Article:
Friday, August 14, 2009

Story of the Week: Tampa Uses Twitter to Break News

At 2:44 PM on Thursday, August 13, the Tampa Bay Lightning took a huge step forward on how NHL teams will be measured on how they use Twitter.

The Lightning’s Twitter team posted (AKA Tweeted) this message: “The Lightning are making a trade today. They'll be getting a player and a draft pick in return. More to come....”

It wasn’t from an anonymous hockey blogger, a fan or even one of their beat writers. It came directly from the team. Instantly, everyone who was flowing them on Twitter knew that Tampa was making a trade. And instantly, followers wanted more info. No doubt, page hits dramatically increased for Tampa’s website.

At 3:31 PM that same day, the Lightning finally broke the news of their trade with this Tweet: “The Lightning have acquired LW Drew Miller and a 3rd rd pick in 2010 from Anaheim in exchange for Evgeny Artyukhin.”

Not the biggest trade in the hockey world. In fact, the impact of his trade might be felt more off the ice and then on it by the way the message was delivered.

At this point, I believe 29 of the 30 NHL teams use Twitter. Until yesterday, the 29 teams used Twitter mostly to deliver promotional/marketing news and website updates. Some teams used Twitter to update their draft board at the draft, but that news was also available on countless other websites and Twitter accounts.

The Lightning not only broke the news of the trade, they teased it to everyone.

It was an excellent way for Tampa to drum up interest in a trade that would hardly make headlines in the middle August. It also increased websites hits and the amount of followers they have on Twitter.

Today, people are talking about the Tampa Bay Lightning acquiring Drew Miller and a 3rd round draft pick not because Drew Miller is the next Wayne Gretzky, but because Drew Miller will become the answer to a trivia question on a potential historic moment for the NHL and Twitter.

Tuesday, August 4, 2009

Sad to See AFL Go

AFL spokesman: Demise appears 'inevitable'

I got my start in the sports industry with the New York Dragons of the Arena Football League. I saw it as a way to work my way up to a position with the Islanders and for me it worked. Along my journey with the AFL, I made many friends and memories along with way.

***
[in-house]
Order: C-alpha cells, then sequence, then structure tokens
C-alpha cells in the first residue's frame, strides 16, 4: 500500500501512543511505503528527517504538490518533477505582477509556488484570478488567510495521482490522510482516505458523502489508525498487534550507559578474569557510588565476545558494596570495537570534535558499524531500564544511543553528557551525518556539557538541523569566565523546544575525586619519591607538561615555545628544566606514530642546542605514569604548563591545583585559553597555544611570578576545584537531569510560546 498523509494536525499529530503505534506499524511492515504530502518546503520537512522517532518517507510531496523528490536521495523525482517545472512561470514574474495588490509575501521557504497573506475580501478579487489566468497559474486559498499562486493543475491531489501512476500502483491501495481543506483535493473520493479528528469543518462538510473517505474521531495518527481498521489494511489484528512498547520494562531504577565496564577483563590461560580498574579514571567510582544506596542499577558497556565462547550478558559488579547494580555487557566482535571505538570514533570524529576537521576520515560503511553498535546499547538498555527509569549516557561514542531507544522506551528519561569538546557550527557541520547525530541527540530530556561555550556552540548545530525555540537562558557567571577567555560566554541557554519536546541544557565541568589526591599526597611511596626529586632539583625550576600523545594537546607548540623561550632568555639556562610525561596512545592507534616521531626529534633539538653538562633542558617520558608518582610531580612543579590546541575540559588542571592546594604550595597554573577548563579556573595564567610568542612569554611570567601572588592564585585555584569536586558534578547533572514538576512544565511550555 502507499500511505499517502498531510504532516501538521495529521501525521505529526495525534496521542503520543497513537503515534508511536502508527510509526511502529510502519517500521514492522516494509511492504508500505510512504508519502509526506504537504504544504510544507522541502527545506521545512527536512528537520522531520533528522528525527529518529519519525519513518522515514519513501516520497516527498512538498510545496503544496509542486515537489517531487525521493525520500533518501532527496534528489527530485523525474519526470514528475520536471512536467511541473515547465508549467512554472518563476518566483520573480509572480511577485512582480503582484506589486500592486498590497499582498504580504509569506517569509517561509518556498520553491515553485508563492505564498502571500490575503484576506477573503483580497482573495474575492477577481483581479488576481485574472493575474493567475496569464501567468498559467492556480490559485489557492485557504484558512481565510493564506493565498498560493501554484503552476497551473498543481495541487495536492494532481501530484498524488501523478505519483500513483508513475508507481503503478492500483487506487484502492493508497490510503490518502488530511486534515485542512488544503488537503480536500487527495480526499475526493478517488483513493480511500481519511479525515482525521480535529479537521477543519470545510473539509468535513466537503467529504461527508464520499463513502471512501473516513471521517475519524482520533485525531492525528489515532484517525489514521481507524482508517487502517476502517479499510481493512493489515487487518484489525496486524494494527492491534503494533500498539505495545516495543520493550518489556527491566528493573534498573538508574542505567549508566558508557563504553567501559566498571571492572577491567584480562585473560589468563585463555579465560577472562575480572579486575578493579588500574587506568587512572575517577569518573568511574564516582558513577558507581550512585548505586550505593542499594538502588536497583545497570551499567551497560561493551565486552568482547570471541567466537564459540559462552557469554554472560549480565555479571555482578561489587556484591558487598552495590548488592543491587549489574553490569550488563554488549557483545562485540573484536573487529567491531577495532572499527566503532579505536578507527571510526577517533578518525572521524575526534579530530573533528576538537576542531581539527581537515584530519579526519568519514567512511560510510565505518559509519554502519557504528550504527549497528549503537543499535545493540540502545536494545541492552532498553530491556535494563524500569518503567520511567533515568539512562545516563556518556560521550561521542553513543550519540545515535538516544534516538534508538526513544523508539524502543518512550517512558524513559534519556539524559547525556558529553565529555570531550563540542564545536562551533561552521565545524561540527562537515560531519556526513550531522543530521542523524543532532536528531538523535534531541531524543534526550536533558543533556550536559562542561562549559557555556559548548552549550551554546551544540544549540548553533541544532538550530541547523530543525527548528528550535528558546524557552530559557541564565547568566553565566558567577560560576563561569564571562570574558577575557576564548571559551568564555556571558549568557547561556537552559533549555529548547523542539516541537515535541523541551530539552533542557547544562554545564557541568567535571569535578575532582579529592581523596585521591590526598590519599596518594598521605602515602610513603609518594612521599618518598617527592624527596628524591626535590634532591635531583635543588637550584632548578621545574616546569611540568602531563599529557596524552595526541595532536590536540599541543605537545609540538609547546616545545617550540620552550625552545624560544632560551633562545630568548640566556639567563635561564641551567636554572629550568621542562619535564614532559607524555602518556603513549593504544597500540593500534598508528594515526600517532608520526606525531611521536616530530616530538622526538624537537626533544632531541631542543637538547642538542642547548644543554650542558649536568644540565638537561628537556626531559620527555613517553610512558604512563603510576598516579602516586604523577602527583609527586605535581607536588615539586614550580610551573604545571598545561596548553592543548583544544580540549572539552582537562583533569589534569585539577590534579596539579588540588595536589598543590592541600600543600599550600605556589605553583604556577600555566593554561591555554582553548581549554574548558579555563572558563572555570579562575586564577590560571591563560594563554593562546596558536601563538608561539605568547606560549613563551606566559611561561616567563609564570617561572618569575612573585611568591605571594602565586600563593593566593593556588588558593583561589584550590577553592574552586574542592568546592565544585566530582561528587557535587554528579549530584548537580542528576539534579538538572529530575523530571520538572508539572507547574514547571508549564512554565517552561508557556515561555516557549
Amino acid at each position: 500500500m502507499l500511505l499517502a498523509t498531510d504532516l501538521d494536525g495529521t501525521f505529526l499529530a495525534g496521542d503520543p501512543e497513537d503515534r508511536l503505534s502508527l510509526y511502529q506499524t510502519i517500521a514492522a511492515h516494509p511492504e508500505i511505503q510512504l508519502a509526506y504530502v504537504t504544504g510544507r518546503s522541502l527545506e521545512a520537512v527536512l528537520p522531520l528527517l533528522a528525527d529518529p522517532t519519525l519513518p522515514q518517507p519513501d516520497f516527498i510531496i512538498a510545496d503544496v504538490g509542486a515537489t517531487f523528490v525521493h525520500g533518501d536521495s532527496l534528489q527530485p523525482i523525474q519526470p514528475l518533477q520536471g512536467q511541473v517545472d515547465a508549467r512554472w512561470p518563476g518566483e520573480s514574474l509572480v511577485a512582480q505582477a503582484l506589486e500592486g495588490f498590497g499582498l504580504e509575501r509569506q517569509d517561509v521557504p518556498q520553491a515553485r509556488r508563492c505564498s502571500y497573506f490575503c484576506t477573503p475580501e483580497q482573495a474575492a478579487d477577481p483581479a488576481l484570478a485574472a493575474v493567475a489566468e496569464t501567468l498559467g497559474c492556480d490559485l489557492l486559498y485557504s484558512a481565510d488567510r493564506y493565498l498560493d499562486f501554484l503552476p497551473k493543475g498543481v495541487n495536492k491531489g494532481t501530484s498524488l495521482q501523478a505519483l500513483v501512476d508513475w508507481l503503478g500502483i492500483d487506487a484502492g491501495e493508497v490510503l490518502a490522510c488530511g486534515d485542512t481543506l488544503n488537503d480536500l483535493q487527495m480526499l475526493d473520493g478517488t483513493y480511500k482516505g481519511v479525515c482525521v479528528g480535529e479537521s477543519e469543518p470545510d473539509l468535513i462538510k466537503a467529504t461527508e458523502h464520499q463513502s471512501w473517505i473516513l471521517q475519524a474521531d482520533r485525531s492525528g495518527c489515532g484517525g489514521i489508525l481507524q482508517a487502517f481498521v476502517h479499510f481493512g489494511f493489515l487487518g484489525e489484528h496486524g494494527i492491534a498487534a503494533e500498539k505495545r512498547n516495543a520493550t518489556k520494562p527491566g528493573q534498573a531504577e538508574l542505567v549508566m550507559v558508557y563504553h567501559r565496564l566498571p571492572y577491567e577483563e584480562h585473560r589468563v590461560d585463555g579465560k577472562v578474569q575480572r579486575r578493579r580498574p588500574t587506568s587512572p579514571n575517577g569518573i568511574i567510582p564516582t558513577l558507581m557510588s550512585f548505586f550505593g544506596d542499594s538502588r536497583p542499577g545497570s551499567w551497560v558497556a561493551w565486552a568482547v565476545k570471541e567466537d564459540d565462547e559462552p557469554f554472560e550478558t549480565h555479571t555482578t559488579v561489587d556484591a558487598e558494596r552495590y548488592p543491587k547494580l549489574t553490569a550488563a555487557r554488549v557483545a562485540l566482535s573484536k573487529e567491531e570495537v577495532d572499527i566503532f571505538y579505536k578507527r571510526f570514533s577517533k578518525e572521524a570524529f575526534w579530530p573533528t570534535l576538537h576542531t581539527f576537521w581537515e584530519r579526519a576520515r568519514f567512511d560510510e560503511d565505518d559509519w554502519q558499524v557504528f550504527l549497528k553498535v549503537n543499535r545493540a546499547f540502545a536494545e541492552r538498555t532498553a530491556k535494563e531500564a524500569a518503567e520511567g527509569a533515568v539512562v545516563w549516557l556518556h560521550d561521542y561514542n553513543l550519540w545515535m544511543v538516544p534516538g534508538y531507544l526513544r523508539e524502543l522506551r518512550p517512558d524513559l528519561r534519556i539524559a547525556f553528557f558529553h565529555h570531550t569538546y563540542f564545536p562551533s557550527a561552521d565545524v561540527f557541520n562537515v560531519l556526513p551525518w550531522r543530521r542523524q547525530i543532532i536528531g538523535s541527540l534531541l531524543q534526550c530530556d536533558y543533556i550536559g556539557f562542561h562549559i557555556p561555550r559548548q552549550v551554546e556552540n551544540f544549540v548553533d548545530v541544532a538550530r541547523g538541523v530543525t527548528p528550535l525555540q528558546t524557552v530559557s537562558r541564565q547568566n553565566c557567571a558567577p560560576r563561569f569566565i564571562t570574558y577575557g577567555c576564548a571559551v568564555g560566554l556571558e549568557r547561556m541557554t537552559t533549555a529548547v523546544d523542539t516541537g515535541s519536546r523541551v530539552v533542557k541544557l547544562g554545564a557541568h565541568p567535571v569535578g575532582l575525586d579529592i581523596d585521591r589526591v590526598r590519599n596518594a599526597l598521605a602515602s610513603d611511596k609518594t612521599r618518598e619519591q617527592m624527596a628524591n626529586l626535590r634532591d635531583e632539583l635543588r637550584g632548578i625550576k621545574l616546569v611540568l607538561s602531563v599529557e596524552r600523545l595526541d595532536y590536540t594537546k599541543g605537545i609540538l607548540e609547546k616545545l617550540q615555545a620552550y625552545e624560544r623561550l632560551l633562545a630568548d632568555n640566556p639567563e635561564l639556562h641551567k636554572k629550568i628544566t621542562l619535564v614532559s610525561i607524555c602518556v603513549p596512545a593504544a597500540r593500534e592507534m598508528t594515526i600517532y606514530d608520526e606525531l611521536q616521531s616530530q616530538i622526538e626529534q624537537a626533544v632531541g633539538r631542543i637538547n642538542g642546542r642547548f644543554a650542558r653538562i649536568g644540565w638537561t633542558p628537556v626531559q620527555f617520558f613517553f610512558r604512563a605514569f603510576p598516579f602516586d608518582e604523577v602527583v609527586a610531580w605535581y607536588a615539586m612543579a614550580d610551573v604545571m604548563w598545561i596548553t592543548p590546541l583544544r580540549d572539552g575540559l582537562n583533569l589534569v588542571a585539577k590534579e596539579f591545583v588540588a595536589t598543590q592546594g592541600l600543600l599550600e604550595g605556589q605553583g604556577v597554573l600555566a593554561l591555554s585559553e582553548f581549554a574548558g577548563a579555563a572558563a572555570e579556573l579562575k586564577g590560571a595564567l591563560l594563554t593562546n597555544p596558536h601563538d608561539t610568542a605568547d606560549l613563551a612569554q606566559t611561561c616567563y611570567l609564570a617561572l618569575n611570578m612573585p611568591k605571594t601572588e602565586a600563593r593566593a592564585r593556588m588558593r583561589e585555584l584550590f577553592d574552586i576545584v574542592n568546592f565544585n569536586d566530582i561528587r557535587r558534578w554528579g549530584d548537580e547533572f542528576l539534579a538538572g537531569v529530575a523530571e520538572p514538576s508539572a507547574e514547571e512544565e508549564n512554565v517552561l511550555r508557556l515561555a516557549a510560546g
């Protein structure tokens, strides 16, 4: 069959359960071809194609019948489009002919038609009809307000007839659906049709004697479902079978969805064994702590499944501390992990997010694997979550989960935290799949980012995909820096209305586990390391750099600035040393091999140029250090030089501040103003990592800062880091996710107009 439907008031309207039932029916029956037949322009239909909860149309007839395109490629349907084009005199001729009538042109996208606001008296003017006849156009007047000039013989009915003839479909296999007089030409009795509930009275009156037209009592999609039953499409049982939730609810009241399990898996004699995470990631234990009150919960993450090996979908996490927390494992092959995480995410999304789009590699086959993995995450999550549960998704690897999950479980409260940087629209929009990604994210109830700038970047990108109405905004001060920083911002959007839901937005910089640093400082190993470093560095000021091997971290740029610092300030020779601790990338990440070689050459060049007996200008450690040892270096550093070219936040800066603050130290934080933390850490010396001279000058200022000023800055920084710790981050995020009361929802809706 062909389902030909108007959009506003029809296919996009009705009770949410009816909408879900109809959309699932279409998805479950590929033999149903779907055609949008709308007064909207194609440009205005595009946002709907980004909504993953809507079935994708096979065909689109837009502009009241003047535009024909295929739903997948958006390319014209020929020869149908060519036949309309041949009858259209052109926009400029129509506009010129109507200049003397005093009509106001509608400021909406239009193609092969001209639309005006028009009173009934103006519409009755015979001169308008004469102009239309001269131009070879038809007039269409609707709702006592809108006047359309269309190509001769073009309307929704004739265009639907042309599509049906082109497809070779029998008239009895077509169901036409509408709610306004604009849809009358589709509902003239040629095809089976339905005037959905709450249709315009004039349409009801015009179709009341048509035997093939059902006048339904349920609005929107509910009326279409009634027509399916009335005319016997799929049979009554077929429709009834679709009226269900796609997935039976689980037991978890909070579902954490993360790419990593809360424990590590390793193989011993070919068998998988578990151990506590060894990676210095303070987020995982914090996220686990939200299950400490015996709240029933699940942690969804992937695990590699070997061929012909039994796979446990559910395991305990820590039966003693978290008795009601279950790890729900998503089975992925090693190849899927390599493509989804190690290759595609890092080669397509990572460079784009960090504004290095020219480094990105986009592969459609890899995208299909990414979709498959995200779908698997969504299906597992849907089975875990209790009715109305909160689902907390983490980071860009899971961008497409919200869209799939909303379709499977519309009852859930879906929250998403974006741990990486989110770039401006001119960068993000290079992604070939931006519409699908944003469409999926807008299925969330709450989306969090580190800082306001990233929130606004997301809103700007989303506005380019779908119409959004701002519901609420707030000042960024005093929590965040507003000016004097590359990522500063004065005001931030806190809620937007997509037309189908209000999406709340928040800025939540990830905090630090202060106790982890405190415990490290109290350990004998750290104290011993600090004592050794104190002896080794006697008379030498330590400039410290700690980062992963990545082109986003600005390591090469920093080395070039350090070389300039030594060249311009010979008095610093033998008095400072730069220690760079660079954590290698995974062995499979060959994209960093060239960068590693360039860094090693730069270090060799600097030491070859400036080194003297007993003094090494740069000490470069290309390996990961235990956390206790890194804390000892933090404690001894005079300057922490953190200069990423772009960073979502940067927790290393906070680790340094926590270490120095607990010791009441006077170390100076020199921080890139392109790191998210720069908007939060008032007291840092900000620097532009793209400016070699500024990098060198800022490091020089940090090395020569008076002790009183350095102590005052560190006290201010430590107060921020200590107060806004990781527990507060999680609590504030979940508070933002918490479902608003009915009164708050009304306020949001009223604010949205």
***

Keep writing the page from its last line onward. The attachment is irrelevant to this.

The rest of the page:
The AFL had something good going, but in my estimation their failure was their own fault.

The NFL, NHL, MLB and NBA took decades to grow into the national and continent-wide powerhouses they are now. The AFL wanted to do that in 20 years. They wanted to rush their growth and the league thought of themselves as equals to the big-four North American leagues.

It seemed that when Kurt Warner jumped from the AFL to NFL Super Bowl MVP that the Arena League gained respect. At that moment, the League and its football operations department started to think of themselves as equals to the giant of the National Football League. And from that moment they began to throw away their milk before it spoiled.

Instead of continuing to embrace their small-market success, they jumped ahead of the curve to try to find big-market success. Along the way they gained some notoriety, but in the end bite off more then they could chew. They forgot about what they had in exchange for trying to find something more popular.

The moral of the AFL’s story is that growth takes times. The NFL did not become the NFL overnight and the fall downward comes a lot faster then the climb.

The NHL can learn from the AFL’s failure. There is still plenty of growth ahead for the NHL and they mustn’t rush it. Let success happen and if it takes time, so be it. Rushing to success often leads to failure in the end.

And while we think of the AFL’s demise, ask the Arena League how ESPN helped them? Even ESPN doesn’t bring automatic success.